CPU-Z doesn't read my memory correctly

I have G.Skill F3-12800CL7D-4GBECO (1600MHz) installed on my ASUS M4A87TD EVO 870 MB.

In BIOS I have updated the DRAM frequency and latency numbers to match the memory specs, which weren't automatically correct. (though the memory IS listed in the QVL) Since doing that I have gotten intermittent BSODs.

CPU-Z is still reading it as F3-10700CL7-2BECO (667MHz) memory, though it correctly displays the frequency and timings as I adjusted them.


Any ideas about what would cause the incorrect readings and the occasional Blue Screens?

Thanks,
Ron
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  1. Well, CPU-Z isn't perfect. Sometimes there are things it just doesn't read well (like certain models, like yours).

    As for your BSOD problem I am fairly certain I have the answer:

    First and foremost would be that your motherboard/system cannot handle your RAM settings as they are. That RAM that you purchased says specifically "Designed Specifically for Socket LGA 1156 Intel Core i5 & i7 CPUs." Often this means that the max settings listed will not work on AMD boards. I say this from experience, I purchased i5/i7 RAM and to this day I am fiddling to get every ounce of performance its got seeing as how nobody online has been able to duplicate the settings on an AMD system.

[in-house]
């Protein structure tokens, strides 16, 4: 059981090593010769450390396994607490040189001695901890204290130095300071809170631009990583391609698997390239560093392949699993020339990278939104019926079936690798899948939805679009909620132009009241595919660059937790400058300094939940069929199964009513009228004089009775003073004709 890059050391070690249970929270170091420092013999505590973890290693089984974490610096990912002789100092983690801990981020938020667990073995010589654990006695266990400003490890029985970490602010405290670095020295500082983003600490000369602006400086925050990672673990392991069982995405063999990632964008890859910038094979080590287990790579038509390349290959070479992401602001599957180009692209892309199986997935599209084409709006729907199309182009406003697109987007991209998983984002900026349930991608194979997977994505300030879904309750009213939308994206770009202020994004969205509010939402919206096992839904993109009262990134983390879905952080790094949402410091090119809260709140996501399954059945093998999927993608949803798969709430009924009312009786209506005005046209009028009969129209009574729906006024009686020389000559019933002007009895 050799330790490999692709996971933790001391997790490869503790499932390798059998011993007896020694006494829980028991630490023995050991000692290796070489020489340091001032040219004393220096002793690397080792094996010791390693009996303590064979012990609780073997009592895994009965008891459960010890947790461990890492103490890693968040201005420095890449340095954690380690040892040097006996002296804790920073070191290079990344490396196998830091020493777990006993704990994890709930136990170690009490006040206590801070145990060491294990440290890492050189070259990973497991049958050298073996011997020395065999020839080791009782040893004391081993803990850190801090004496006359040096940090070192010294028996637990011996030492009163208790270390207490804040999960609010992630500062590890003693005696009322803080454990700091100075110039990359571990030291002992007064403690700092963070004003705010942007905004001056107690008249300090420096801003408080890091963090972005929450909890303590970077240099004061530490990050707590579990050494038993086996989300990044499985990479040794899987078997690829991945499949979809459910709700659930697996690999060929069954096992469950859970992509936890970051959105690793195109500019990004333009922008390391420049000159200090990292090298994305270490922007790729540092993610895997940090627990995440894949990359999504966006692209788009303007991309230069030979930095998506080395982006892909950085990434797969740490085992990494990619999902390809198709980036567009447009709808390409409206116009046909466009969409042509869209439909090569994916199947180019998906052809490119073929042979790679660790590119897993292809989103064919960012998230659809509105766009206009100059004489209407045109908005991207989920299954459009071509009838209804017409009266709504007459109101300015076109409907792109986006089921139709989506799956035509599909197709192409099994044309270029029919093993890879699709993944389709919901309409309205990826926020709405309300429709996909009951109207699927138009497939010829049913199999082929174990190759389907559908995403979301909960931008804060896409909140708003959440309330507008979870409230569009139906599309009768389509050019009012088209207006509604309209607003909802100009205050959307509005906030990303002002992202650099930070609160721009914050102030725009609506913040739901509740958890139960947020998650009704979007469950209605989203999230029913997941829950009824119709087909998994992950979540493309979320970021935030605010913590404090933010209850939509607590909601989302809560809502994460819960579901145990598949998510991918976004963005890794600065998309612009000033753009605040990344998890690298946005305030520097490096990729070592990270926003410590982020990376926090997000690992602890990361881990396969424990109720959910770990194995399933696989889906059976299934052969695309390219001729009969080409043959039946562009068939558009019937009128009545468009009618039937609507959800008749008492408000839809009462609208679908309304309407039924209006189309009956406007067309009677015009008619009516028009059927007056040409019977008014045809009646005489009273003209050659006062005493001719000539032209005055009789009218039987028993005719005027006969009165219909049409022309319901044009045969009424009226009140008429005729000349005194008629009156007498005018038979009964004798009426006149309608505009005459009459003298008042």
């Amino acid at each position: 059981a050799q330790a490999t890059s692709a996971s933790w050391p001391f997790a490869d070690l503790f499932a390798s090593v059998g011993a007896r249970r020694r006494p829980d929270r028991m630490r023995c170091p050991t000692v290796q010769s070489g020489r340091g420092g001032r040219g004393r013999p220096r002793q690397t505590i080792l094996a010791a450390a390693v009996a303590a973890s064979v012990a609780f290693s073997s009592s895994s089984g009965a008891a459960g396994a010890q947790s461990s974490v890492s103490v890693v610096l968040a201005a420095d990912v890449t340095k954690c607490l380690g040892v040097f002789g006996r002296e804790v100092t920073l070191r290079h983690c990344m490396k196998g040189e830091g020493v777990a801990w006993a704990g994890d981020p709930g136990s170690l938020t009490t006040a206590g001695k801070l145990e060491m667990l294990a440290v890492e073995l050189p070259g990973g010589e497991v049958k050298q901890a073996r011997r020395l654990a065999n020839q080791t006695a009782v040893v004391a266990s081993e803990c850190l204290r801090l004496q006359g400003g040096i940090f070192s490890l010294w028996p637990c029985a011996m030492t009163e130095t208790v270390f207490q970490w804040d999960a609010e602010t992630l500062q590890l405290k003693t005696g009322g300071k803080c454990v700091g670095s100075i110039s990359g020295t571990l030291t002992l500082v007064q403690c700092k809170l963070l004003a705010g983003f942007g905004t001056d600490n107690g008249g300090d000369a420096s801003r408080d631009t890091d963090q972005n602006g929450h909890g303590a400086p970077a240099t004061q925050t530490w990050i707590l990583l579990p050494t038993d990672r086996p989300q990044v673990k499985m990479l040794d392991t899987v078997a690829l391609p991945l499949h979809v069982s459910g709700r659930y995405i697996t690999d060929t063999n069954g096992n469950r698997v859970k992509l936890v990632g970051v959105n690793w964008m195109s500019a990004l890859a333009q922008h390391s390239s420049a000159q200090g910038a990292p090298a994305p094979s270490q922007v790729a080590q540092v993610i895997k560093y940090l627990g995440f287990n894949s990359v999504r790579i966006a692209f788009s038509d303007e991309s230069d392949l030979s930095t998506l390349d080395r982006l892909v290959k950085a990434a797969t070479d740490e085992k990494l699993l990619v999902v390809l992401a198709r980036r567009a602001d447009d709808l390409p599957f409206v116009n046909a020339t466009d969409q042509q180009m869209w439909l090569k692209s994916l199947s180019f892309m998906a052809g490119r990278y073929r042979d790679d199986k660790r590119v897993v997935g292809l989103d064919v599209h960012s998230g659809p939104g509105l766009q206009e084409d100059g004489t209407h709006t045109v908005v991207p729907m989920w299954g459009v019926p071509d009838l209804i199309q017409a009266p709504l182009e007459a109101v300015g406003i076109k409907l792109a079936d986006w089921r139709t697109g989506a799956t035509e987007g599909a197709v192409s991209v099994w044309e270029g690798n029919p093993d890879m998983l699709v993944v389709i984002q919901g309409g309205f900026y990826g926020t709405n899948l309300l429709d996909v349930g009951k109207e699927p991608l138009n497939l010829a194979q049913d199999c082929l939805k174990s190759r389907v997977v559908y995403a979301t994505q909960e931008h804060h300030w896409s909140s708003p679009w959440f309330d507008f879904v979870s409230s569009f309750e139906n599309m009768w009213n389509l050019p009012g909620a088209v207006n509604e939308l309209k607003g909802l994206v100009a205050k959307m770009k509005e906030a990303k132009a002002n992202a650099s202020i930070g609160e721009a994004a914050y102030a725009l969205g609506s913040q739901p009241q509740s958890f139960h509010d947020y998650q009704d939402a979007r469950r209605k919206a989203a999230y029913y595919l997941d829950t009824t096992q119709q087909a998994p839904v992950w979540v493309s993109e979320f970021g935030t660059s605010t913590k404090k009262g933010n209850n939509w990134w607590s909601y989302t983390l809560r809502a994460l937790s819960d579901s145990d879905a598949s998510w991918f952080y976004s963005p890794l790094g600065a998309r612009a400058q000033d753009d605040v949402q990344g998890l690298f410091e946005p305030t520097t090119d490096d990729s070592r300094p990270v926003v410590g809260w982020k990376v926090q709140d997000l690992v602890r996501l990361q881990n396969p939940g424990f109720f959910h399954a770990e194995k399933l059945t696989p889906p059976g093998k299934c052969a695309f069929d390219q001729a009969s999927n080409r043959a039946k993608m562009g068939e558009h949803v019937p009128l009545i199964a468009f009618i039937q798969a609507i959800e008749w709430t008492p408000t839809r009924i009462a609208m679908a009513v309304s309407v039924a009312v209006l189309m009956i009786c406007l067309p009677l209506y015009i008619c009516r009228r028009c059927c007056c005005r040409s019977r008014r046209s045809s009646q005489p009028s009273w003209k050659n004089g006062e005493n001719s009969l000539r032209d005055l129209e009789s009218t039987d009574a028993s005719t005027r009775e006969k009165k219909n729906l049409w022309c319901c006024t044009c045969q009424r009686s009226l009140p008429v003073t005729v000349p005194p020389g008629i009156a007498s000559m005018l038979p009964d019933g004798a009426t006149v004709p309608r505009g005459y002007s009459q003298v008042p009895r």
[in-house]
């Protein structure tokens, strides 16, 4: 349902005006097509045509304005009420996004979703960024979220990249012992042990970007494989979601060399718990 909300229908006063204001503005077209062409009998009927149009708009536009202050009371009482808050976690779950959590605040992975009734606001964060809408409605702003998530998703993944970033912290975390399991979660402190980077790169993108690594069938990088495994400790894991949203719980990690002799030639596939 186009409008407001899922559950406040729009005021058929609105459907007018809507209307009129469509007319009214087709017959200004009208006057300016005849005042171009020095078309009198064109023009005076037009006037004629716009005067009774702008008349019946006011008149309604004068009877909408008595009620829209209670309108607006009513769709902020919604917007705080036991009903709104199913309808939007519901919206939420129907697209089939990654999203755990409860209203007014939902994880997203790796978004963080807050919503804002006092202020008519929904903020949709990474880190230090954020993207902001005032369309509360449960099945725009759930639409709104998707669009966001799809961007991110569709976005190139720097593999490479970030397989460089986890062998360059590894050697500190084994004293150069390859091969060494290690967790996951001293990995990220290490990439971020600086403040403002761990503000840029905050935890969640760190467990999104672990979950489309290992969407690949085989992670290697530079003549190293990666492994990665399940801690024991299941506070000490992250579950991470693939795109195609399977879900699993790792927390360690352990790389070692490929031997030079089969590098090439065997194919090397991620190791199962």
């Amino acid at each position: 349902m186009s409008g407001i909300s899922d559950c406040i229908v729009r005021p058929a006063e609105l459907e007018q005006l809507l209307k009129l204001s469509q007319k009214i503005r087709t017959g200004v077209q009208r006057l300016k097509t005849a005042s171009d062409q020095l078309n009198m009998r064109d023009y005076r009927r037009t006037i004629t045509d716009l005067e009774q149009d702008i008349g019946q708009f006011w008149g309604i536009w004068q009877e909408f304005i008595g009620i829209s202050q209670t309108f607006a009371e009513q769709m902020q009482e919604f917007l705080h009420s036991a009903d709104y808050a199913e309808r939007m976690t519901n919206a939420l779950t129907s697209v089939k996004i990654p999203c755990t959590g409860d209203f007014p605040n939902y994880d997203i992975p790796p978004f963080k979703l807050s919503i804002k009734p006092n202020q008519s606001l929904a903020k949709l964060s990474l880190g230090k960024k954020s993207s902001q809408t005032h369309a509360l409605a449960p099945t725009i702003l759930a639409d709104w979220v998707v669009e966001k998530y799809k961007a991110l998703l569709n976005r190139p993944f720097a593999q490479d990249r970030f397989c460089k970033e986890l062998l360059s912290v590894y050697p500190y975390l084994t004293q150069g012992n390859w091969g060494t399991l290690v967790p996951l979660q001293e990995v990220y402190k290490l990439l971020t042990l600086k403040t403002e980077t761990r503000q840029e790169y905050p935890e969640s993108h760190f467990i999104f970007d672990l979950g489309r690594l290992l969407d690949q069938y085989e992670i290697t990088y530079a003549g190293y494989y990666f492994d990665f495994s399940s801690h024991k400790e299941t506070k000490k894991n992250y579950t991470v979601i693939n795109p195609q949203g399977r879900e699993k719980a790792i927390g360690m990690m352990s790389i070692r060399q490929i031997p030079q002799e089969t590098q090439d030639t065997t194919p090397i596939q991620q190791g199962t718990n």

2. rlb_99 said:
    I have G.Skill F3-12800CL7D-4GBECO (1600MHz) installed on my ASUS M4A87TD EVO 870 MB.

    In BIOS I have updated the DRAM frequency and latency numbers to match the memory specs, which weren't automatically correct. (though the memory IS listed in the QVL) Since doing that I have gotten intermittent BSODs.

    CPU-Z is still reading it as F3-10700CL7-2BECO (667MHz) memory, though it correctly displays the frequency and timings as I adjusted them.


    Any ideas about what would cause the incorrect readings and the occasional Blue Screens?

    Thanks,
    Ron


    Nope, CPU-Z is right, your memory is DDR3-1333, which runs at 667MHz clock rate, and that's what it's reporting. The "DDR3-1600" rating you see on the memory package is an overclock, CPU-Z tells you what it really is.
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